Monday, April 25, 2016

Want Your Ideas to Wow? Try the David Lynch Approach to Creativity


Wouldn’t it be great if we could pull stunning ideas out of the air at will? Maybe you’ve stalled on the story behind a new brand strategy. Or maybe it’s that blog post you’ve been putting off for weeks.

Sigh. Creativity can be such a punk.

And that’s where David Lynch comes in. To me, he’s the undisputed master of creative thinking. Full disclosure, I'm a die hard fan—I've watched Twin Peaks more times than what’s probably good for me.

But whether you're a fan or not, the way he finds creative inspiration is useful. And his approach can be applied to just about any type of project you're working on.

Ready to limber up your brain? Here’s the Lynchian approach to get the juices flowing:

1.     Take a Deep Breath and Get Comfortable

Lynch is a firm believer in transcendental meditation, which is “not a religion, philosophy or lifestyle.” It’s simply a meditation technique that rests your body while improving your brain’s functioning.

And increased creativity is one key benefit.

Original ideas are often buried deep within the brain. As Lynch says, “Ideas have to travel quite a ways before they come into the conscious mind.”

Meditation creates a pathway for those ideas, allowing them to travel freely to the surface.

So how do you do it? Just sit down, get comfortable and close your eyes for 20 minutes. Let your mind focus on one word, and repeat it to yourself. If your mind wanders, remember to focus on the word again until your time’s up.

The point is to relax. And now you have an excuse to chill out—you’re being productive!

2.     Don’t Grab for the Whole Idea at Once

Lynch says “Desiring ideas is like bait on a hook; it can pull them [in].”

Sometimes all you need is part of an idea. Like with fishing, patience is rewarded. Start with just that one idea fragment, and see where it takes you.

You’ll end up catching more fragments, and then more. When I’m working on new copy, I might start with one small idea, just to get going. It doesn’t have to be perfect. And then once I’ve baited the hook, new (and often better) ideas latch on.

So don’t sit and stare at your screen when you’re stuck. Put something on it. Chances are, you’ll work through the sticky spot just by the act of engaging your mind.

3.     Know When It’s Time to Recharge

Even if you’ve baited the hook and worked out some new ideas, sometimes you will hit a wall. And that’s okay. Your mind needs to take a break sometime.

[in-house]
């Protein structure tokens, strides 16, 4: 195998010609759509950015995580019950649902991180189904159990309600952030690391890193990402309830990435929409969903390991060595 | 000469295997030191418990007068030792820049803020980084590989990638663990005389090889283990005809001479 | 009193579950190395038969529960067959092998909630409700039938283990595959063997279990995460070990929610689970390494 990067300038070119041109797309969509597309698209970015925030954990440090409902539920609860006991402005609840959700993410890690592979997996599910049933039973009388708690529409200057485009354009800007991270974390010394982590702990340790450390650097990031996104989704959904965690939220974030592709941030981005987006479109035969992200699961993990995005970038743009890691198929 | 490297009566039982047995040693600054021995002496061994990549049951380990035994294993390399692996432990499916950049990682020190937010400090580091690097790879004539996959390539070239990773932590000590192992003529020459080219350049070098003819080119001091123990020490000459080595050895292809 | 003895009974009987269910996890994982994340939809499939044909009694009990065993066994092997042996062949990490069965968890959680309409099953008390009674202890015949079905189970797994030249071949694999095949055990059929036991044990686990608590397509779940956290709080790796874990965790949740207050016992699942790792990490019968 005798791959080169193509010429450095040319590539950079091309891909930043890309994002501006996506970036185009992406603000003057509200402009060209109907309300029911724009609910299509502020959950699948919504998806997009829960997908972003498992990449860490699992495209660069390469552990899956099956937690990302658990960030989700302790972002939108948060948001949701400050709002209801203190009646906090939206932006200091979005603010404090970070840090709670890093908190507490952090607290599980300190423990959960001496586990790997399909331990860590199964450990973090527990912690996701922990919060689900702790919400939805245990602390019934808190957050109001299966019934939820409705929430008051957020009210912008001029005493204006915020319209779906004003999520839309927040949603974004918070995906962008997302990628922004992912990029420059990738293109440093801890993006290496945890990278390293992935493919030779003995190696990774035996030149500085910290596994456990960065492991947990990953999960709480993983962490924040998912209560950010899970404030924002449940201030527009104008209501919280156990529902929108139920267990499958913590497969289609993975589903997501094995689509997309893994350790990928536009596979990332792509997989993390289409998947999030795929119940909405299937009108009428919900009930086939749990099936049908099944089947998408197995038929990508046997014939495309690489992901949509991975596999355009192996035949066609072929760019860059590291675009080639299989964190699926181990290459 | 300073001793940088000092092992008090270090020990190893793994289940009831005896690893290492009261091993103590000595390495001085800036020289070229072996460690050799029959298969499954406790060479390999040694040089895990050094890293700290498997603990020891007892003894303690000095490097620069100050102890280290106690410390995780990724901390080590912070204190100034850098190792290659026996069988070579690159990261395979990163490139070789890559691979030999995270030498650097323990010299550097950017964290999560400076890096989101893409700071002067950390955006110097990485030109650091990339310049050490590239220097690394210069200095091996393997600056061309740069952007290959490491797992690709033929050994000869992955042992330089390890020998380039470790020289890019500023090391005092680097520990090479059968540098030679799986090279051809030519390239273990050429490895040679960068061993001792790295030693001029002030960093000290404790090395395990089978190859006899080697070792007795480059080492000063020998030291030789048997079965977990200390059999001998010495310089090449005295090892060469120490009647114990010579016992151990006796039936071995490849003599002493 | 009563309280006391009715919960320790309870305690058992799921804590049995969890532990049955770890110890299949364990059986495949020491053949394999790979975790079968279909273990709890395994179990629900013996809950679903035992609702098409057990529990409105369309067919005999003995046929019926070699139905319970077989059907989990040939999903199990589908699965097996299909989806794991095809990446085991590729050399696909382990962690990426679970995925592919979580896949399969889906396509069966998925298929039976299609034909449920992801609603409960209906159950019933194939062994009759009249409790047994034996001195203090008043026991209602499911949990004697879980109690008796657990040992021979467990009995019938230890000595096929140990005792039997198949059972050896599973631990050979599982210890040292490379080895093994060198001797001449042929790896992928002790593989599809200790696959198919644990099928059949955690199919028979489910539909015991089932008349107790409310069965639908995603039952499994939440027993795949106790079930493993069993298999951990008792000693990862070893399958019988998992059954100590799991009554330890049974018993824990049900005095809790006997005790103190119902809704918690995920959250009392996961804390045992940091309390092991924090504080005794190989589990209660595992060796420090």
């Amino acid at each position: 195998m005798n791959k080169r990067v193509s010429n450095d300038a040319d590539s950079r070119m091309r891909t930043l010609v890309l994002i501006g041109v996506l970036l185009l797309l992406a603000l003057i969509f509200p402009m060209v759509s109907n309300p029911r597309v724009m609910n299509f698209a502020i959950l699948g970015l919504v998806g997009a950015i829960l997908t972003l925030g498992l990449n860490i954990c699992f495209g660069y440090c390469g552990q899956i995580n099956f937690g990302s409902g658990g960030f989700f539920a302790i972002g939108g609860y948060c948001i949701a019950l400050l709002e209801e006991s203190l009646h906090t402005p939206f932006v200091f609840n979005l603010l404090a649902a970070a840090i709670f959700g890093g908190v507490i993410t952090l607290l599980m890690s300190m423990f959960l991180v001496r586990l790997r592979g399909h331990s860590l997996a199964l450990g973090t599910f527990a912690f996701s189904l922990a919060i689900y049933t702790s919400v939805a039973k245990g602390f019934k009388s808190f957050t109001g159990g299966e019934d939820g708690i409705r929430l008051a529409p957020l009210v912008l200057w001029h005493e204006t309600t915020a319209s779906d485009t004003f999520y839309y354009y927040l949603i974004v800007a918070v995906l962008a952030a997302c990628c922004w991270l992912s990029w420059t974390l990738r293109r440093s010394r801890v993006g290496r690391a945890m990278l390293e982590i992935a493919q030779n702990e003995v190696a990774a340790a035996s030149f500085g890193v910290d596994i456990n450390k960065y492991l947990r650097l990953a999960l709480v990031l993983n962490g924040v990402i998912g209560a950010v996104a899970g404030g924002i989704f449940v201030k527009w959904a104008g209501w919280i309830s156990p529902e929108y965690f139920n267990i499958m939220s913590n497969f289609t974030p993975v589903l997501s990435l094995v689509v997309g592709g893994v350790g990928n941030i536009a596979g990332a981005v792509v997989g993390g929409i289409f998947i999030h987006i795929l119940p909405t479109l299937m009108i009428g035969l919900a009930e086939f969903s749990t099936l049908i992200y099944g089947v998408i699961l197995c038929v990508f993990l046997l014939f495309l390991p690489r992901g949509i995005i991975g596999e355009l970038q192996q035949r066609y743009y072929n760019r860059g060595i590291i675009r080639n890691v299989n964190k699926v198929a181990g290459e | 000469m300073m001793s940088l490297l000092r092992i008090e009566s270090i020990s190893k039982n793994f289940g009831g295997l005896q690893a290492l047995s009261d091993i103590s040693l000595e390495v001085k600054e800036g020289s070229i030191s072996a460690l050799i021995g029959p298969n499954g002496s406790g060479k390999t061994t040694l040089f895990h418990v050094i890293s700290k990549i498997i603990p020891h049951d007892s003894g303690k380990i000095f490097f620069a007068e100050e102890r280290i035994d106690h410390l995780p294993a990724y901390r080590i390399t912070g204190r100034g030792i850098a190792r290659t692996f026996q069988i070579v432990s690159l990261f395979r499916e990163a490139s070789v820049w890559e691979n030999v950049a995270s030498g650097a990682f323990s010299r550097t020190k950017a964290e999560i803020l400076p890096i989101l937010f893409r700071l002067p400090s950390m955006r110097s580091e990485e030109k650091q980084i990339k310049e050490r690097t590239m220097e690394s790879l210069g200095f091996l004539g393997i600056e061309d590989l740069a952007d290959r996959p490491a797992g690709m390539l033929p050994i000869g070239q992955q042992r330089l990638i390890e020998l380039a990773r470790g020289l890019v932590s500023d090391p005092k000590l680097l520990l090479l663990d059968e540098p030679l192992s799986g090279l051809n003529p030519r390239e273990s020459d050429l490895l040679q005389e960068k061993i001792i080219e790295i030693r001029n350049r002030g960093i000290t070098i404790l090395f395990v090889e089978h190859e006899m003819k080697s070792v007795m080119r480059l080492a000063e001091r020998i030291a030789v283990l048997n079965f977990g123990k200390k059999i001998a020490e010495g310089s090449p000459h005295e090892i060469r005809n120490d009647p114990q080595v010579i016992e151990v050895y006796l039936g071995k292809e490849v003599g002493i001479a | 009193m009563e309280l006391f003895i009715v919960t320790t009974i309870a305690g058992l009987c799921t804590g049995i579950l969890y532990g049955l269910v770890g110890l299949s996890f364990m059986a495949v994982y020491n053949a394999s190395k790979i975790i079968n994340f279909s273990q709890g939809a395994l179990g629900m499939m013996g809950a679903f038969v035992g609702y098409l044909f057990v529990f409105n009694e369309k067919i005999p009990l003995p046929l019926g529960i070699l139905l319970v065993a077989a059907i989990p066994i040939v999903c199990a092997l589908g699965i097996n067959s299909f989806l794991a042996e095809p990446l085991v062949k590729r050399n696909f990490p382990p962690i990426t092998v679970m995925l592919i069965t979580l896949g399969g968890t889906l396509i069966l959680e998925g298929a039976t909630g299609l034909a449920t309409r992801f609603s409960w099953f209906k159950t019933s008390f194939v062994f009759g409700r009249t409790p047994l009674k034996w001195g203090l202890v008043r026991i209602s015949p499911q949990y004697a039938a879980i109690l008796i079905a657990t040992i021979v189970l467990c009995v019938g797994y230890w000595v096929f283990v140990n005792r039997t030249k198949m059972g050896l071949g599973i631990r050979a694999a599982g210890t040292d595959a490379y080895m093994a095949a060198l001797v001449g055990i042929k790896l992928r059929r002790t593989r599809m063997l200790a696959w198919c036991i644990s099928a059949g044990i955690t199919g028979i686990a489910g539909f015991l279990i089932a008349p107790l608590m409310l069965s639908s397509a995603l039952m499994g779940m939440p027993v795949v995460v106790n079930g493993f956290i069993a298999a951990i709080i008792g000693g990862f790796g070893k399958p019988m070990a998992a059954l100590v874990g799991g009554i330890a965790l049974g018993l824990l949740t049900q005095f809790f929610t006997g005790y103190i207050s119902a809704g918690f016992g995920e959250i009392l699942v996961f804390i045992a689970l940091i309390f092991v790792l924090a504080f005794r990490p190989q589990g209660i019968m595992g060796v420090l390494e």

And that’s when you sleep on it. If I’m working on a knotty problem during the day, I make a point to review my work in my head before falling asleep.  I’m not looking for a breakthrough at 11:00 at night, but I am preparing my subconscious mind to keep chugging along while I get some shut eye.

I can’t tell you how many times this has worked. The next morning I’ll be in the shower, going over the same problem while washing my hair, and voila! The solution is right there, perfectly clear and just the thing I’m looking for.

This operates on the same principle as meditation. It’s about relaxing, and letting your subconscious take care of the creativity.

4.     Don’t Forget to Write it Down

You never know when a good idea will come in handy. Sometimes, you’ll have a brilliant but absolutely random idea.

Write it down. Tap it into your phone. Scribble it on a napkin.

Just keep it. It might turn out to be the bait you need to catch an even bigger idea.

One Last Word From David Lynch

No matter how stuck you are, somewhere deep inside your subconscious is a hoard of creativity. It’s just a matter of opening the passageway and letting it trickle to the top of your mind.

Try it.

As Lynch says, “if you catch an idea that you love it’s a beautiful, beautiful day.”

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Think you don’t have the time or resources to find creative answers to your problems? The Content Strategy team at Rightpoint is here to help—we love transforming hidden opportunities into solutions that work. Call on us for creative ways to structure, promote and enhance your content.